4 Old Quebec (Vieux-Quebec)
A UNESCO World Heritage Site, Old Quebec is located throughout Upper and Lower Quebec and is home to some of the city’s most historic buildings. The Lower Town, along the St. Lawrence River, is home to the original settlement, the outstanding Château Frontenac, and many other treasures. Located on a 100-meter-high cliff, the Upper Town is home to the Fort, the Plain of Abraham, the Place d’Armes, and the Parque Historique de l’Artillerie. The area is one of Canada’s most popular historic districts and one with a strong tourism industry. In addition to the historical sites, visitors will also find the artist Ruedu Trésor displaying his work, interesting museums including the Musée de la Civilization, and a variety of shops and restaurants.
Just a two-hour drive from Vancouver is the famous ski resort and the village of Whistler. While Whistler has always been an important winter sports area, it has also grown into a popular summer destination with year-round golf, mountain biking, and a lively small-town vibe. In 2010, the village became one of the venues for the 2010 Winter Olympics, which attracted widespread attention from the international community. The area offers world-class skiing, hotels and dining, as well as a variety of other outdoor recreational opportunities and beautiful mountain views.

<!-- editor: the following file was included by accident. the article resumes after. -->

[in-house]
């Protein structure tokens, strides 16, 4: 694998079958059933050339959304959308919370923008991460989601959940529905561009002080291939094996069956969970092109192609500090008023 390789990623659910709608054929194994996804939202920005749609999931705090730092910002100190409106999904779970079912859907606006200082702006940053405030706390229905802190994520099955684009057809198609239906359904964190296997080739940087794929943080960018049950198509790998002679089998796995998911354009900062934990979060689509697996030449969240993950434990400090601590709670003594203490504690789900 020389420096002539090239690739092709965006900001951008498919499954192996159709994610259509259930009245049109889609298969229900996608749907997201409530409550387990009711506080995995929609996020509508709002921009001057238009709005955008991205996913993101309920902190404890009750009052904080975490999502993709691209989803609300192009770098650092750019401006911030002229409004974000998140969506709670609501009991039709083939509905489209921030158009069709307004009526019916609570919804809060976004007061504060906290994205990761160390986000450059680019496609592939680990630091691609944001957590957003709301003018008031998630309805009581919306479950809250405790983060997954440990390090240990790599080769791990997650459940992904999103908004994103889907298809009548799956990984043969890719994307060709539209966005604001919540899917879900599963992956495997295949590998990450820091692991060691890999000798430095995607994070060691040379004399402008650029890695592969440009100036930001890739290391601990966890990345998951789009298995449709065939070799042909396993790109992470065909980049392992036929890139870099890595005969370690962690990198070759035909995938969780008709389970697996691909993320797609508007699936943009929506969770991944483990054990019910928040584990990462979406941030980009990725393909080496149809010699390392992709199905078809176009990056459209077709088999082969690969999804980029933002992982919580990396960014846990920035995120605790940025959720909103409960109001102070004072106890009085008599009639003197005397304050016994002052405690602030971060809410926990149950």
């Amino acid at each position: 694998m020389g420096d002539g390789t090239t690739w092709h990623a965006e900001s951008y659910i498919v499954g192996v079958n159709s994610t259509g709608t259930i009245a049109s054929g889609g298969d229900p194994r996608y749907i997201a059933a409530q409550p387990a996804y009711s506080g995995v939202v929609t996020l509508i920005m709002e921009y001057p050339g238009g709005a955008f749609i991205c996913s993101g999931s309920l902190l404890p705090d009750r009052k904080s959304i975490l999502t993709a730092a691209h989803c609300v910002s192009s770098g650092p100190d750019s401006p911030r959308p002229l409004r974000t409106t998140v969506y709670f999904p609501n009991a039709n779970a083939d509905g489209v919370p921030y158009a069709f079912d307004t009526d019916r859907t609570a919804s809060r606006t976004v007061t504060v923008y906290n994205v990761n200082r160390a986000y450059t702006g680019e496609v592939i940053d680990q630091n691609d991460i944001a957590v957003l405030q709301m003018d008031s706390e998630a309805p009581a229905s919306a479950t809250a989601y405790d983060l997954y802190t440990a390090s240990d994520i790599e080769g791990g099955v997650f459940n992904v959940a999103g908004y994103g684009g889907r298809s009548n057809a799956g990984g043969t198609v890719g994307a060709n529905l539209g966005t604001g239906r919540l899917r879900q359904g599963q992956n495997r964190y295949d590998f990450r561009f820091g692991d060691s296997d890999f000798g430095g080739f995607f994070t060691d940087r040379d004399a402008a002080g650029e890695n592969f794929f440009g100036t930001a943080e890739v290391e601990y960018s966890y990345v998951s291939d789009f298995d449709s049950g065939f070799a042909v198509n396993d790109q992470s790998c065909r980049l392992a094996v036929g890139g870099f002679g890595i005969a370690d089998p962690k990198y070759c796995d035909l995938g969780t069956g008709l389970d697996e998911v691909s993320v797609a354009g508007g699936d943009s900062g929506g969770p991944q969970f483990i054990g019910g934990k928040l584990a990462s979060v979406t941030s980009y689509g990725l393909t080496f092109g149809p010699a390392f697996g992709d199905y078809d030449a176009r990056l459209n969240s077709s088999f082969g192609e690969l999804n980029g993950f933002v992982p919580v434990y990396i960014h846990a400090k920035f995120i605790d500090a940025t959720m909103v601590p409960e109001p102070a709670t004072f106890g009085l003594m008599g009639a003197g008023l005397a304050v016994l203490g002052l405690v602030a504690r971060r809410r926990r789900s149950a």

6 Ottawa Parliament Hill
Ottawa’s Parliament Hill stands above the Ottawa River, built in the second half of the 19th century as a neo-Gothic Parliament Building. The most prominent feature is the Peace Tower which separates the House of Commons and the Senate. In front of the parliament building is the Centennial Flame, lit in 1966 to commemorate the centenary of Canada’s Confederation, and behind the building is a sculpture garden. In summer, the Changing of the Guard can take place on the front lawn of the Parliament Buildings, weather permitting. Below Parliament Hill, lovely walks along the Ottawa River.
7 St. John’s Signal Hill National Historic Site
Signal Hill National Historic Site is located at the entrance to Port St. John’s, overlooking the city and the ocean. It was in 1901 that the first wireless transatlantic signal was received. It also played a strategic role in the Seven Years’ War with France, although the current fortifications were built during the hostilities of 1812.
The Cabot Tower is one of the important sites in Signal Hill. It was built in 1897 to commemorate the four hundredth anniversary of the discovery of Newfoundland. It also now commemorates the first transatlantic wireless telegraph signal received here in 1901 by Guglielmo Marconi, which was transmitted 2,700 kilometers from Poldhu, England. Inside the tower are exhibits on the history of Signal Hill and the history of communications (a special section on Marconi). From the top, visitors can enjoy panoramic views of the city and coast all the way to Cape Spear – the easternmost point in North America.